“… gentlemen, you talk about women’s emancipation, education and empowerment, but it is sheer hypocrisy that you don’t consider giving them the decency of an in-house toilet.”

In the evening I sat down for dinner. Basir’s children brought the dishes from their mother, who was whispering instructions to them from behind the curtain. Perhaps because I had been nurtured by the love of my three elder sisters, I found it distressing to be unable to offer a simple gesture of gratitude to my Afghan sister.

Next morning we went to assess the proposed construction site. The local elders were enthusiastic and sympathetic about the plight of the girls and promised to provide assistance in construction.

We then went to visit the local hospital. I roamed around the immunization clinic, outpatient department, operating room, radiology, pediatric wards and other departments. It was a reasonable structure, though the relatively empty beds were disconcerting. We then met the surgeon and had a formal meeting with the hierarchy of medical staff who were excited about our commitment to improve their healthcare delivery. We made a list of items to be brought in to enhance the service.

At night Sharif and Basir joined me for dinner. We had a long discussion about politics, social culture, women’s rights and religion. The local TV channel was broadcasting the human rights group’s complaint about rampant torture of women with acid attacks and beatings. Sharif told me about his aunt who had both wrists fractured and deformed from repeated beatings by her husband. My eyes welled up when he told me about a girl in Kabul with an undiagnosed psychiatric ailment, she remains in shackled, in chains, without evaluation or treatment.

I told them about the fertility index of Afghan women being the worst in the World along with the deplorable literacy statistics and human rights record. I noticed a look of concern when I mentioned my liberal views in support of gay rights and my opposition to capital punishment. They were quite vocal about the Islamic teachings and how the Taliban had distorted their views influenced by Mullah Omar and Al Qaeda.

I carefully concluded saying that my religion is Love and my religious rites consist of service to humanity: “I serve therefore I am”. They were very amused.

The next morning, amidst rain and snow we started our drive back to Kabul. As we reached Salang tunnel it started to snow heavily, so we had to put chains on the tires. We stopped at a large eating house for lunch, where I was relieved to find a reasonably clean toilet.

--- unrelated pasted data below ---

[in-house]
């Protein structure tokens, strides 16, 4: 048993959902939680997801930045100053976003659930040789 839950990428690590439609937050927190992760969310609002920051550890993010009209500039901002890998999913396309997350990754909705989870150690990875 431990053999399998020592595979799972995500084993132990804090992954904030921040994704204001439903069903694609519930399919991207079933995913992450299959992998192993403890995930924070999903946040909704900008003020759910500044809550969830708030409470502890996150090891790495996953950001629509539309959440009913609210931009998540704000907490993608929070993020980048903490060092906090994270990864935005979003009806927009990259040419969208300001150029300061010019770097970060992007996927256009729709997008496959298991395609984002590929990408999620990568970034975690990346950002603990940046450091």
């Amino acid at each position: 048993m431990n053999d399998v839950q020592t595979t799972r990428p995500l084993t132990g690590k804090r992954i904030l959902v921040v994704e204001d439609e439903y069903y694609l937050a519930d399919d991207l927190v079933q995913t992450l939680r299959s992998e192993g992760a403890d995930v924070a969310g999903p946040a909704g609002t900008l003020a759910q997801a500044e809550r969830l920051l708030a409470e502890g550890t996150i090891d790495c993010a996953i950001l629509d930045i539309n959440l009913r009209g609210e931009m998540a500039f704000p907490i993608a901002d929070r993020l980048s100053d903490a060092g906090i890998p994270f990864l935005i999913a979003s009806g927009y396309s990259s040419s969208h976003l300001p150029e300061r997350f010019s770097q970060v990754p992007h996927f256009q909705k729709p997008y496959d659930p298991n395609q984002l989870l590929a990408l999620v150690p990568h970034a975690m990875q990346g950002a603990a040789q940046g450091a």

We reached Kabul in the early evening and after dinner I decided to turn in with half an Ambien. 

Very early in the morning I woke with the call of Azan from the neighboring mosque. I noticed a mild pain in my upper chest, that persisted even after rest, and some shallow breathing. My chest wall was not tender and I was overwhelmed by the ominous thought of a coronary attack. I stood up to go to bathroom but sudden dizziness made me hold on to the walls and sit down.

All morning I stayed reclined on a bolster and played gently with Humdulla’s daughter and Sharif’s son. I decided not to tell anybody about my predicament.

At midday Zia and my new friends took me to the airport. I was still dizzy with some chest discomfort. I knew that I couldn’t tell anybody because I wouldn’t be allowed to board the flight. I was not afraid of death, but certainly was scared about the process of dying. I also knew, that if anything were to happen, the Afghan process would be very convoluted and disastrous. I had to reach India soon.

I slowly inched to my seat. Shortly after take off the stewardess came to serve lunch. Airline food has never been my favorite, but I noticed that I finished the salad, the yogurt and the vegetarian dishes, scraping up every last grain of rice. Within a few minutes I was totally rejuvenated with no more chest pain and no dizziness. I fell into a blissful siesta for half an hour.

At Delhi airport my childhood best friend, Abhijit, met me. He was appalled by my appearance. I told him that with no shave, no bath and very little food for six days he couldn’t expect much better. Later Abhijit cooked as I took the most refreshing steamy hot shower of my life.